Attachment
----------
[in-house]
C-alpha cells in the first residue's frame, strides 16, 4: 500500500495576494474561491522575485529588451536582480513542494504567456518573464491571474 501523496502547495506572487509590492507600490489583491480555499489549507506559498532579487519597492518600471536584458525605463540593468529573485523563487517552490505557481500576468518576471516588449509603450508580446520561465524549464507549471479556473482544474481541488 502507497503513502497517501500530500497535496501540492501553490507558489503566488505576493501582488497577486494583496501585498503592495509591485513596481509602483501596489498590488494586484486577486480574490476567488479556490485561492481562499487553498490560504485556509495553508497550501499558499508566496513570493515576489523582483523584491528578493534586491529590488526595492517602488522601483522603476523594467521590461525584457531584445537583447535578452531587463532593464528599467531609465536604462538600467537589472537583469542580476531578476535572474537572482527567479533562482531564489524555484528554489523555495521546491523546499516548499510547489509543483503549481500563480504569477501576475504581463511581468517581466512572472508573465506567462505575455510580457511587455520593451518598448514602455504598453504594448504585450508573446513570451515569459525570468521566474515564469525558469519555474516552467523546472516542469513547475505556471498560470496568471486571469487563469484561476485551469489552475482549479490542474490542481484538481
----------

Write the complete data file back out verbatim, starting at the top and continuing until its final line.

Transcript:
[in-house]
C-alpha cells in the first residue's frame, strides 16, 4: 500500500495576494474561491522575485529588451536582480513542494504567456518573464491571474 501523496502547495506572487509590492507600490489583491480555499489549507506559498532579487519597492518600471536584458525605463540593468529573485523563487517552490505557481500576468518576471516588449509603450508580446520561465524549464507549471479556473482544474481541488 502507497503513502497517501500530500497535496501540492501553490507558489503566488505576493501582488497577486494583496501585498503592495509591485513596481509602483501596489498590488494586484486577486480574490476567488479556490485561492481562499487553498490560504485556509495553508497550501499558499508566496513570493515576489523582483523584491528578493534586491529590488526595492517602488522601483522603476523594467521590461525584457531584445537583447535578452531587463532593464528599467531609465536604462538600467537589472537583469542580476531578476535572474537572482527567479533562482531564489524555484528554489523555495521546491523546499516548499510547489509543483503549481500563480504569477501576475504581463511581468517581466512572472508573465506567462505575455510580457511587455520593451518598448514602455504598453504594448504585450508573446513570451515569459525570468521566474515564469525558469519555474516552467523546472516542469513547475505556471498560470496568471486571469487563469484561476485551469489552475482549479490542474490542481484538481